Hero Teo – The chronicles of a Parkinson’s fighter
At one glance, the photograph on the front cover of this book may mislead you to believe that you are looking at Wong Fei Hung, the legendary Chinese Kungfu master.
Well, this 70-year-old gentleman is actually Mr. Hero Teo, who has suffered from Parkinson’s for ten years. He is one of the most outstanding Parkinson’s patients in Malaysia.
The most remarkable characteristic of this book is the unique way in which Mr. Hero Teo copes with his illness. He is very different from all other Parkinson’s patients whom I have met. In fact, the whole book is centered around his “unorthodox” personality.
Parkinson’s is associated with a certain type of personality – the Parkinson’s patients tend to be introverted, morally rigid, punctual and “self-controlled”. In addition, Parkinson’s patients also have a lower tendency of novelty-seeking behaviour (i.e. tendency to seek excitement in response to new experience). In other words, they are generally not very adventurous or outgoing. Most of the time, their daily activities are confined to their home, and they keep a distance from the society in order to hide their illness. They are not the type of people who take initiative to do something new.
What are the unique characteristics of Mr. Hero Teo?
Mr. Hero Teo has created history by being the very FIRST Parkinson’s patient in Malaysia who has:
a) started a Parkinson’s blog, which is very illustrative and comprehensive
((“Hero Teo – Chronicles of a Parkinson’s fighter” - www.heroteo.com).
b) published a book on how he overcomes his illness with optimism and
c) a very “physical” approach in coping with his illness, as explained below.
In fact, I have not met any other Parkinson’s patient who is as “physical”
as Mr. Hero Teo.
An extraordinary feature of Mr. Hero Teo is his openness in facing his illness. In his personal blog which was started in 2005, Mr. Hero Teo has included almost every aspect of Parkinson’s. Despite not having any medical qualification, he has discussed many medical issues which are considered to be difficult for the general public.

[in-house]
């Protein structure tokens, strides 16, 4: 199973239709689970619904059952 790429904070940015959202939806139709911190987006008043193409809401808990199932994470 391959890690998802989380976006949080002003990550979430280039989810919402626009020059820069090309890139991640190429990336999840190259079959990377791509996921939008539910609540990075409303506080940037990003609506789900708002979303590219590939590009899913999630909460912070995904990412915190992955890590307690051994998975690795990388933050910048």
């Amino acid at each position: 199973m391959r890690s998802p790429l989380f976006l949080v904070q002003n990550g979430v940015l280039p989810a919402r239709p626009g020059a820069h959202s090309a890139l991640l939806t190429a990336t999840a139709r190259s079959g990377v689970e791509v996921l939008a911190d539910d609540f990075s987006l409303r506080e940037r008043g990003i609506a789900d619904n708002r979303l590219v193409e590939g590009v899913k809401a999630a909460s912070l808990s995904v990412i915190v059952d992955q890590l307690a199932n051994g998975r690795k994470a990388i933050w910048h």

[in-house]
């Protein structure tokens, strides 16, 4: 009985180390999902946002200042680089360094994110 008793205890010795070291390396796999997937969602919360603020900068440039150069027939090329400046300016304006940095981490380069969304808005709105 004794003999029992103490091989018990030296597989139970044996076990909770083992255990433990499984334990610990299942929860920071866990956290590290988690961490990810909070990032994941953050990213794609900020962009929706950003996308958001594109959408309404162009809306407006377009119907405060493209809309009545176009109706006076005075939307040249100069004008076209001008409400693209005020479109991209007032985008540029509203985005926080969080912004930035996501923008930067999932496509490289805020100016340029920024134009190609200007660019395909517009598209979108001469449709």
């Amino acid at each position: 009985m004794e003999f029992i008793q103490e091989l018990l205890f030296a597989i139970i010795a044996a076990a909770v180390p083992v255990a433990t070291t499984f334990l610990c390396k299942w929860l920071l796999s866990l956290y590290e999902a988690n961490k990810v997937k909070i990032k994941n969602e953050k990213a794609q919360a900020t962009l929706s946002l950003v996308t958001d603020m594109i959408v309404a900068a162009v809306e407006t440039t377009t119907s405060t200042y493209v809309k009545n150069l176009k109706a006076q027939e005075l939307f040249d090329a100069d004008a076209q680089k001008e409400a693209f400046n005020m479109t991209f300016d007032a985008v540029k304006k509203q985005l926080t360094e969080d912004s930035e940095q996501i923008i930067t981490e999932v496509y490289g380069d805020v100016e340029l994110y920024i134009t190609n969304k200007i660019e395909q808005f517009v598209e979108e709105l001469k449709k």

Mr. Hero Teo’s blog is full of questions. He is the most knowledgeable Parkinson’s patient I have ever known. He believes in knowing Parkinson’s as much as possible so that he can overcome every single problem associated with the illness. The question and answer section in this book is the trademark of “Hero Teo”.
When I asked him why he decided to set up a blog, he said, “I have always wanted to tell the world how I fight my Parkinson’s. By creating a blog, I hope to send a strong message to all the readers that there are people suffering from Parkinson’s who need the support of the general public. Malaysians need to be aware of the existence of Parkinson’s, and its physical, emotional and mental complications. Through this blog, I can share my experience on how I cope with and understand my illness.”
“Don’t you worry about revealing your illness to the whole world? I am sure that you know about the social stigma associated with Parkinson’s, and the prejudice that people might have against you,” I asked.